Despite spending time in Washington, which is often regarded as the global centre of pro-Israel activism by powerful lobby groups like the America Israel Public Affairs Committee (AIPAC), Ambassador Zomlot showed his audience on Wednesday that he is up-to-speed on the situation in Britain, where he studied for his Master's and PhD at the London School of Economics. He explained that he knows first-hand what it is to face discrimination, having been born into a Palestinian refugee family in the southern Gaza Strip. Like the vast majority of Palestinians in Gaza, his family was ethnically cleansed from their land inside what is now Israel, and forced into a cycle of indignity and despair for no reason other than that they were not Jews. His experience as a child, he stressed, made him acutely sensitive to all forms of racism and discrimination.
"Nothing gets me going more than fighting against discrimination," he pointed out, "including anti-Semitism." His condemnation of anti-Semites as well as Israel's decision to appoint Regev — well-known for seeking to justify war crimes against the Palestinians in Gaza — as its ambassador in 2016, implied that he concurred with those who say that the row over anti-Semitism in Britain and the Labour Party had less to do with real bigotry and hatred against Jews, and was more about protecting Israel from criticism.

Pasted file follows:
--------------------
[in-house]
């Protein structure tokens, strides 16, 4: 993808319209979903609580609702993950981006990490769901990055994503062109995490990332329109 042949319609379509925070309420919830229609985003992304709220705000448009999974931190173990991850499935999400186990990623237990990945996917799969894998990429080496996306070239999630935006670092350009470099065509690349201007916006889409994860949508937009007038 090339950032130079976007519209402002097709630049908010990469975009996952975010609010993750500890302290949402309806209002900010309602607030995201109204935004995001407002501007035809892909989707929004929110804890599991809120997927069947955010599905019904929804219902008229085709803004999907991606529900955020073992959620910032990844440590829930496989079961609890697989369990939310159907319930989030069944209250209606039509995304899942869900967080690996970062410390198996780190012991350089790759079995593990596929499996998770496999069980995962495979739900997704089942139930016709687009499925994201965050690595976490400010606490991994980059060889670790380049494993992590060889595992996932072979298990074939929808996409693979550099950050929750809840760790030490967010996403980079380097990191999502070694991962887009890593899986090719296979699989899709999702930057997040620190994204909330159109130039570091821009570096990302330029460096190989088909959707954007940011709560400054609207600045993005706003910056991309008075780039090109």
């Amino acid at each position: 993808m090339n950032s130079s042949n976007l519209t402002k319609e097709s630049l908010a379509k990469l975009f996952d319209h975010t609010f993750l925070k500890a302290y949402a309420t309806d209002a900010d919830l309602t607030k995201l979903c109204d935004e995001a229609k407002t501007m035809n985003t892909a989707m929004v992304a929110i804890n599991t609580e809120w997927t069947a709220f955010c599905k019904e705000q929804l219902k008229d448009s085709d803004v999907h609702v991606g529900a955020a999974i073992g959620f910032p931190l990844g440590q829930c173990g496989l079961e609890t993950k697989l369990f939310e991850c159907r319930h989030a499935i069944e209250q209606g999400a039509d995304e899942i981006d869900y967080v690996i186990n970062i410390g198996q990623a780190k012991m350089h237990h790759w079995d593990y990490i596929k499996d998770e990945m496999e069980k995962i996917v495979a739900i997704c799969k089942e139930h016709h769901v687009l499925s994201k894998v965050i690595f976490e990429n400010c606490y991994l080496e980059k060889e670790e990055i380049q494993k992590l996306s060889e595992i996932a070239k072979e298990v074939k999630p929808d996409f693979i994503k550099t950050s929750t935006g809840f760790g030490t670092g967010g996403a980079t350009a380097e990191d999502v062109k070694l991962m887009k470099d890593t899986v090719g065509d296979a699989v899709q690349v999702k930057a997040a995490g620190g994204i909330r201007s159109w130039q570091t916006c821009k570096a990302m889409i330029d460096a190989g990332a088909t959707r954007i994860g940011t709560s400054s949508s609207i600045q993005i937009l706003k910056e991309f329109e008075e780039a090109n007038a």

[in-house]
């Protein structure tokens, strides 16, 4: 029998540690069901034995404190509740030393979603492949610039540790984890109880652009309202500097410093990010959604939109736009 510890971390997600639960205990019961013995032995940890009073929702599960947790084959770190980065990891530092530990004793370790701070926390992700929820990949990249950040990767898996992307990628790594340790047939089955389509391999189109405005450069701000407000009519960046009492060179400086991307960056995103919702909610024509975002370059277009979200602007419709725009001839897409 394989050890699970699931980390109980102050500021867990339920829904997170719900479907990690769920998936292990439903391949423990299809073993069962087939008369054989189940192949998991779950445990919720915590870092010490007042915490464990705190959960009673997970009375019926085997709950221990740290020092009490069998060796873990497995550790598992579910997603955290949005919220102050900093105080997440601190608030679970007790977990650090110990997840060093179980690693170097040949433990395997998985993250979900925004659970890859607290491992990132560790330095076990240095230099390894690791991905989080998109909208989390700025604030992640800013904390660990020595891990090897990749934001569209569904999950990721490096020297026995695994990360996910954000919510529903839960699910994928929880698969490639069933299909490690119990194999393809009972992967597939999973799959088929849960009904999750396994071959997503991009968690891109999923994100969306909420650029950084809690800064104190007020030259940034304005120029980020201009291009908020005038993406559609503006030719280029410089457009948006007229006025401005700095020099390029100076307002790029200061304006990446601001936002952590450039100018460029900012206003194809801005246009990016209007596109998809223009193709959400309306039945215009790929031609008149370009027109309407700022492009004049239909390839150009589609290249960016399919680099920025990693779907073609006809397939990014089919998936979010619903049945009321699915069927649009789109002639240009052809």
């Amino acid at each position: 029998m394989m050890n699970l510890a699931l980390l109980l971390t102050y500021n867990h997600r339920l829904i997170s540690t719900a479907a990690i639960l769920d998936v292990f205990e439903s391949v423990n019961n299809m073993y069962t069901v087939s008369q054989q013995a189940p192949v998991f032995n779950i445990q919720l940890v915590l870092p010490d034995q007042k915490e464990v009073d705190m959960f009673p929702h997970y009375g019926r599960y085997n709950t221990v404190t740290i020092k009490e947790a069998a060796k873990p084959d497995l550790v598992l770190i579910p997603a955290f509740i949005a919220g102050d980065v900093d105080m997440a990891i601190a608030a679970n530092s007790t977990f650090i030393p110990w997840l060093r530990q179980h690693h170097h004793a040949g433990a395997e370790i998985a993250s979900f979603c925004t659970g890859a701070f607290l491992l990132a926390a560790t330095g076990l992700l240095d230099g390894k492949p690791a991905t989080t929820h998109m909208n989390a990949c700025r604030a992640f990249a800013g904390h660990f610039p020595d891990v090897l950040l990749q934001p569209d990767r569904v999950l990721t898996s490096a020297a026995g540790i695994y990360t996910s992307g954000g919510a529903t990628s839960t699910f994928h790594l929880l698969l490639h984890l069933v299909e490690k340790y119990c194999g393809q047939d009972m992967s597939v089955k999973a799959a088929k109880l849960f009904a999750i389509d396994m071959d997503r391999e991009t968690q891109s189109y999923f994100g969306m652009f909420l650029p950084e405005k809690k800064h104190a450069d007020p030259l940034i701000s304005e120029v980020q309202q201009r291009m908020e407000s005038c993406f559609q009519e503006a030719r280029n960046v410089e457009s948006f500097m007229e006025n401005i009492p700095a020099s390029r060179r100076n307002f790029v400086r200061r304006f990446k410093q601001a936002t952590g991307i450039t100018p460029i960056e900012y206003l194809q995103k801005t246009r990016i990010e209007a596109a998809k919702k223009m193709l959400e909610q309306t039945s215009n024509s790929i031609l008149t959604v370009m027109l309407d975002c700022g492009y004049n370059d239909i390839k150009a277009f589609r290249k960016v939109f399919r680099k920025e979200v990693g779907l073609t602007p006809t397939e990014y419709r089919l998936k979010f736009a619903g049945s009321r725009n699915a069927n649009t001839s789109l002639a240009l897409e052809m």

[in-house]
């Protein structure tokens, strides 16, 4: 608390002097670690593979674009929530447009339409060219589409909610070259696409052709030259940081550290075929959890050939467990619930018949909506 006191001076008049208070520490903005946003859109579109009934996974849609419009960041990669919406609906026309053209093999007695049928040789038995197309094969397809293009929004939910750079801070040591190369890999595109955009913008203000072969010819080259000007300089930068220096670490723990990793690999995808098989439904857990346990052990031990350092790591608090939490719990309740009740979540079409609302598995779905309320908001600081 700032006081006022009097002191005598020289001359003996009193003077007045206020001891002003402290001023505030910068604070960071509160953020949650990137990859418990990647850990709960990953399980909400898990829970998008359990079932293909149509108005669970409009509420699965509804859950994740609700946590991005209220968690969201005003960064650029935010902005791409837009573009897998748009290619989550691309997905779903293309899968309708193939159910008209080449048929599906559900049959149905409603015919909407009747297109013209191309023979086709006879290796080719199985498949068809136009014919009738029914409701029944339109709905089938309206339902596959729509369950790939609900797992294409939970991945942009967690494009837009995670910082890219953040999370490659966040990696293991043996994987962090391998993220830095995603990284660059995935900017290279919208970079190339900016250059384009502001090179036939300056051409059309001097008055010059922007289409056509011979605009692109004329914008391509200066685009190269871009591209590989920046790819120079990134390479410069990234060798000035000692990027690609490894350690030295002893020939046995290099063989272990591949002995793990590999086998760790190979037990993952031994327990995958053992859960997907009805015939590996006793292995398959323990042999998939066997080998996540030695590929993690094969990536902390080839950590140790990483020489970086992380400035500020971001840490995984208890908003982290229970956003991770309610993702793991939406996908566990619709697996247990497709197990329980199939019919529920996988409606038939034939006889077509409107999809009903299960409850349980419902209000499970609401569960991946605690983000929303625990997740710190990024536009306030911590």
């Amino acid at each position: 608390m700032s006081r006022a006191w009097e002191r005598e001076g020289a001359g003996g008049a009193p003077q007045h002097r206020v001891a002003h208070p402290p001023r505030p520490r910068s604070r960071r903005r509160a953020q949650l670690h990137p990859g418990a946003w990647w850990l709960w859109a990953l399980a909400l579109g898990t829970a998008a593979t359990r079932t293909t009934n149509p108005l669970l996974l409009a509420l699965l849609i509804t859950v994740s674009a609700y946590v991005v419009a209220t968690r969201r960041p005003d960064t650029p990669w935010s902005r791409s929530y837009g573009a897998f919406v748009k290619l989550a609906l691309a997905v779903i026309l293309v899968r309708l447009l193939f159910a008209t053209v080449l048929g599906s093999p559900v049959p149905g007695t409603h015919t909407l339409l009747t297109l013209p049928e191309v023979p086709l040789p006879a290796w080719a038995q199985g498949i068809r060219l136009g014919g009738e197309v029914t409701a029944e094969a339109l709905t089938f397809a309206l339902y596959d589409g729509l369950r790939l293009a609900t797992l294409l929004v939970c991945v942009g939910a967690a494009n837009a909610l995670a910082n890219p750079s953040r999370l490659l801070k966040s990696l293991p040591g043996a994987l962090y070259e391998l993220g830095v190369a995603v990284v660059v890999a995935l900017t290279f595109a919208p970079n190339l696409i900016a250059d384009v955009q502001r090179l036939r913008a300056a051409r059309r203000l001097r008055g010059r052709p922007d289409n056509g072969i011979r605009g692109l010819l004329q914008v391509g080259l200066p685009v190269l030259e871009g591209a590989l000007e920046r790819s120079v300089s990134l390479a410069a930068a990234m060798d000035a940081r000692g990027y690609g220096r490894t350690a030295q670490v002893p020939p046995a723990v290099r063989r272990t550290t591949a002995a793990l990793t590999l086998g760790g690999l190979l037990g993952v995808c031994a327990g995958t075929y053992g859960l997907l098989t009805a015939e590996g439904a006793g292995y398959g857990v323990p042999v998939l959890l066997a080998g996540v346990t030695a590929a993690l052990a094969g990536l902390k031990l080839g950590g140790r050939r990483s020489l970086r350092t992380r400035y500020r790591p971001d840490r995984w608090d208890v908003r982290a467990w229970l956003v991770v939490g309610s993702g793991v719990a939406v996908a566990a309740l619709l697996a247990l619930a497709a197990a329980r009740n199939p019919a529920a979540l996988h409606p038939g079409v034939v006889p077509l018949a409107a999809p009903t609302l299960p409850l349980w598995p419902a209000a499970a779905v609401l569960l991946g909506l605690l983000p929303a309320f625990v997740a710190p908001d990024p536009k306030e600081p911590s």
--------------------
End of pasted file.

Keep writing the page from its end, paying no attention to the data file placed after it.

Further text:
Such a belief is well founded. In the period since the appointment of Regev, the Israeli Embassy has been at the centre of alleged plots to "influence" British student movements, lobbying groups and politicians. An undercover investigation by Al Jazeera exposed senior embassy official Shai Masot discussing how to "take down" pro-Palestinian MPs, including the then Conservative Minister of State at the Foreign Office, Sir Alan Duncan.
Israel is also suspected of running a campaign through its embassy against Labour leader Jeremy Corbyn, whose pro-Palestinian stance has made him a prime target for pro-Israel lobbyists. Individuals connected with the Israeli Embassy have lobbied extensively for the Labour Party to adopt the International Holocaust Remembrance Alliance (IHRA) definition and examples of anti-Semitism that were at the centre of the row over the summer.